The nonprofit advancing professional open source management for mass collaboration, The Linux Foundation, will host OpenSDS – a new open source project to address software-defined storage integration challenges – and ultimately help drive enterprise adoption.
Storage management often would be overly complex and duplicative, with an assortment of plug-ins and competing software-defined storage controllers for each compute framework. The OpenSDS Project aims to radically simplify the state of storage by creating a common, open controller solution across cloud, containerized, virtualized and other environments.
An initial prototype release is expected to be available Q2 2017 with a BETA release by Q3 2017. OpenSDS will leverage open source technologies, such as Cinder and Manila from the OpenStack community, to best enable support across a wide range of storage products. More details on technical roadmap and release cadence will be available in the coming months.
The OpenSDS Project is comprised of storage users and vendors, including Fujitsu, Hitachi Data Systems, Huawei, Oregon State University, Vodafone and Western Digital. The project would also help unite open source communities of interest such as Cloud Native Computing Foundation, Docker, OpenStack, and Open Container Initiative.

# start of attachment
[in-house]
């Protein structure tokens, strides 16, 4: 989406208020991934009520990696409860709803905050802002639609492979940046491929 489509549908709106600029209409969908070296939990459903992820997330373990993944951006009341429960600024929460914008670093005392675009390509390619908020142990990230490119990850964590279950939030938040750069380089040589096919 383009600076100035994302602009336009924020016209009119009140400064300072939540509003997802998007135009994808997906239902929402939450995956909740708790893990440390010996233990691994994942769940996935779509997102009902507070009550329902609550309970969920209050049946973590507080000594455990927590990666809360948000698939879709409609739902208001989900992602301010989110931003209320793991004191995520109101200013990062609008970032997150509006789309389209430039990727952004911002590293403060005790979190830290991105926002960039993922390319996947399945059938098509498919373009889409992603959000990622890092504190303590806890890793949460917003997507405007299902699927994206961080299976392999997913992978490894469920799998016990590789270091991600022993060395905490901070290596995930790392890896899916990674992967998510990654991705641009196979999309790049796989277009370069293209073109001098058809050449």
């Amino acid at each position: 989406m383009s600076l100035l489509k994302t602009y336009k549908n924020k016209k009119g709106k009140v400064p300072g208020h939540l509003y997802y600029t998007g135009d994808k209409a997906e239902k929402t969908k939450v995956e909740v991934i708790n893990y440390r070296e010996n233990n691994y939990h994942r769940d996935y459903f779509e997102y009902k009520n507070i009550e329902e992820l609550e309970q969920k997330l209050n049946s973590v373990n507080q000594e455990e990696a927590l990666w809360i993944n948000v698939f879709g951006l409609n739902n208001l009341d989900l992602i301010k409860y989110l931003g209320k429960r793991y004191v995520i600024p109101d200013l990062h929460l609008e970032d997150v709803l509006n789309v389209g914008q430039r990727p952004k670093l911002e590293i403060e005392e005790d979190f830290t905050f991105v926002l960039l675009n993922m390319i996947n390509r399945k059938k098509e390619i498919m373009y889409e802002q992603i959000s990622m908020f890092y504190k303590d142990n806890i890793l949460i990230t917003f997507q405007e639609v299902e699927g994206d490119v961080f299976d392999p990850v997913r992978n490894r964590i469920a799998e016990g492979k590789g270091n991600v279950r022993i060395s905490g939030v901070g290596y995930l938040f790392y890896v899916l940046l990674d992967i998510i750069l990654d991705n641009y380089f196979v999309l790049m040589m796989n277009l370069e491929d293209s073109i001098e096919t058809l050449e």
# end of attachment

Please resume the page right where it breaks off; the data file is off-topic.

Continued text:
“This is a key milestone in the storage industry, with major vendors coming together for the common good of our collective customers,” said Steven Tan, Chief Architect, SDS Management, Huawei. “OpenSDS will make it easier to utilize storage from any vendor using the same SDS control architecture across different environments. Our goal is to work with the open source community to deliver value to customers with an open SDS controller that simplifies management, promotes interoperability, and delivers Storage-as-a-Service (STaaS).”
The OpenSDS technical community will host discussions on a dedicated mailing list: [email protected]. For more information about OpenSDS or to learn how to participate, please email [email protected].
Founded in 2000, The Linux Foundation today provides tools, training and events to scale any open source project, which together would deliver an economic impact not achievable by any one company.